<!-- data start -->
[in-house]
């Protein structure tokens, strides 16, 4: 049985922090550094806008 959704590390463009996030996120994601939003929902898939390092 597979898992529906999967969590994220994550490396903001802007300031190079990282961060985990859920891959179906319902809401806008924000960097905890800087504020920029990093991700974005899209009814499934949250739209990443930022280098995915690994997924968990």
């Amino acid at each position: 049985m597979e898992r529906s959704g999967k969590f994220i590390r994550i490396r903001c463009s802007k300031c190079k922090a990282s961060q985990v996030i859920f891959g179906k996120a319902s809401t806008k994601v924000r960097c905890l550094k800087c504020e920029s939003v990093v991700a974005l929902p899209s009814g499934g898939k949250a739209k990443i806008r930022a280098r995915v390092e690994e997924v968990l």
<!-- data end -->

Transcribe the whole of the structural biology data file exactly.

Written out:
[in-house]
């Protein structure tokens, strides 16, 4: 049985922090550094806008 959704590390463009996030996120994601939003929902898939390092 597979898992529906999967969590994220994550490396903001802007300031190079990282961060985990859920891959179906319902809401806008924000960097905890800087504020920029990093991700974005899209009814499934949250739209990443930022280098995915690994997924968990």
């Amino acid at each position: 049985m597979e898992r529906s959704g999967k969590f994220i590390r994550i490396r903001c463009s802007k300031c190079k922090a990282s961060q985990v996030i859920f891959g179906k996120a319902s809401t806008k994601v924000r960097c905890l550094k800087c504020e920029s939003v990093v991700a974005l929902p899209s009814g499934g898939k949250a739209k990443i806008r930022a280098r995915v390092e690994e997924v968990l």